Students often wonder when they're going to use their school subjects in real life. Some say they're not going to enter math-related fields and therefore don't need to pay attention to math studies. Others want to learn a specific type of math for their careers and ignore everything else.
Math is a universal tool that is used across all job functions in the global market, from entry-level employees taking inventory to CEOs dealing with billion-dollar budgets. Everyone in today's workforce uses math. Here are just a few reasons why this subject is important no matter your job title.
STEM Jobs Are Some of the Fastest Growing in America
STEM (Science, Technology, Engineering, and Mathematics) are some of the fastest growing jobs in America right now. In fact, 7 out of 10 of this year's top jobs are in STEM fields.
Many STEM jobs are created because of technology. As smartphone and computer usage grows, the need for tools, apps, and digital infrastructure increases. Many of the top 10 STEM jobs of the future didn't even exist a decade ago.
STEM jobs aren't going away. Many experts believe the top jobs of today will continue to grow by 20 percent between 2012 and 2022. Students who are in high school now will enter a more competitive labor pool that will need science and math skills by the time they graduate from college or enter the workforce directly after high school.
Math-Heavy Jobs Create Non-Math Jobs
As the technology workforce grows, so does the need for non-mathematical employees. For example, administrative staff, operations managers, legal experts, and marketing teams work together to sell math and technology-related products. However, even though these job titles aren't directly related to math, they do require employees to have basic math skills. Those who haven't learned these skills as students will struggle in their careers.
Almost All Jobs Use Math in Some Form
Even if your child doesn't enter an accounting or engineering field, he or she is likely to use math in some form. Each department within a company is increasingly required to balance its own budget and determine the best way to spend its funds. For example, a marketing department within a company would determine if it should invest in TV advertising or digital promotions. Not only would the marketing team have to balance a budget, it would also have to calculate profits and overall return.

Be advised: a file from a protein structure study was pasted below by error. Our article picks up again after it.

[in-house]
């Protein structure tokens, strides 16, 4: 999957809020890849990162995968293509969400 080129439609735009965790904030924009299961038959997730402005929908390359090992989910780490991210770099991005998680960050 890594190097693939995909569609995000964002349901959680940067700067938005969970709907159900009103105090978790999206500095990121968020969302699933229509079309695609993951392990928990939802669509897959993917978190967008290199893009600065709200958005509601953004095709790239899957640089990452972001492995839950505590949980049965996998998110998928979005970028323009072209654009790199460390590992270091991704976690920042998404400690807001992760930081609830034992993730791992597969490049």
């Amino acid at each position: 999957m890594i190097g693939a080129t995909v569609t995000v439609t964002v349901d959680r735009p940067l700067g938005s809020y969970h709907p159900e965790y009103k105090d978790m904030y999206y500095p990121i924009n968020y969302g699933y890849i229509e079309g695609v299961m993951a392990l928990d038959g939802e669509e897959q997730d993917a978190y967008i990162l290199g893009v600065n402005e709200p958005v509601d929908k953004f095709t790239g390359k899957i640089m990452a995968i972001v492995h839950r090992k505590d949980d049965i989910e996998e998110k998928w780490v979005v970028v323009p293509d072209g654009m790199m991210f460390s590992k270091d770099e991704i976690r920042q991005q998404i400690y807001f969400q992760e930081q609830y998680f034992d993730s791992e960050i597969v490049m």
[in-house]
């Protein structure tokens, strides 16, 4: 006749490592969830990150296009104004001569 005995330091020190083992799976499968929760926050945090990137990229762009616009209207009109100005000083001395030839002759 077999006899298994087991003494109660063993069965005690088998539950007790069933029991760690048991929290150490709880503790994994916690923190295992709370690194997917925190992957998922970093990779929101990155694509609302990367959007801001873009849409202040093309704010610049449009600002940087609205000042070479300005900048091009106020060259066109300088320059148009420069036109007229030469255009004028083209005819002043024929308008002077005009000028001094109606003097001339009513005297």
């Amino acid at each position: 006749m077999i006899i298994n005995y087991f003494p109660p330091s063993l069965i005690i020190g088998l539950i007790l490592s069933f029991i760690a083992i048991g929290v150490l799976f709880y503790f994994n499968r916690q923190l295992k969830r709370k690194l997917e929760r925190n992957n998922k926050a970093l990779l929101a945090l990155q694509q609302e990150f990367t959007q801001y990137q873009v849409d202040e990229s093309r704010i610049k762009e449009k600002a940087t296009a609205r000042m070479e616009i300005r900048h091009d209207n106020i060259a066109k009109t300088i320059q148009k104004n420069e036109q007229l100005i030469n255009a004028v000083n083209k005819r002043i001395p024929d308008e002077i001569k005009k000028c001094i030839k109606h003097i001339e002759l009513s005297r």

Even if your child works for him or herself within a company, math will be needed to keep the business going. A baker uses math to determine what ingredients should be bought and at what price each pastry should be sold. That baker must also calculate rent, marketing budget, and other expenses from the profits. Beyond the actual baking (which requires math on its own), the baker uses math in all areas of operations. Almost all entrepreneurs, regardless of their field, need a basic math background.
Furthermore, every student applying for college, whether an English major or a Biology major, will need strong math skills to do well on college entrance exams (SATs and ACTs).
More Companies Are Giving Math Exams
As the global job market becomes increasingly competitive, companies are using tests to weed out underperforming candidates. For example, an employer might give a math and writing test to 100 applicants to make sure their skills meet company expectations. If only 50 applicants pass the tests, then the HR department only has to look at those 50 resumes. Even if a candidate is called in, they may be given additional testing before they are offered the position.
Future workers will need as many skills as possible in their arsenal if they want to succeed in their careers. Having a solid foundation in math, and maintaining their skills over time, will help them continue to advance along any career path they choose.
Math Teaches Skills Such As Problem Solving
Along with the technical proficiencies learned in math class, students learn problem-solving skills and develop critical thinking. It has become common practice for teachers to present open-ended problems to students, and let them decide how to solve them. This might involve determining how much paint is needed to cover a room or deciding which path is best for traveling across the country. This shows that math understanding is less about remembering formulas, and more about solving problems.
More employers than ever want to hire employees who have strong critical thinking skills. When faced with a challenge, workers need to solve problems on their own and come to logical conclusions that are drawn from the information they're given. The more that students can hone these problem-solving skills when they're young, the more likely they are to succeed in the workforce once they become adults.
Students might not be interested in entering a math-related field, but that doesn't mean their careers will be math-free. If they hope to land jobs and advance their careers, they’ll need to use math throughout their lives.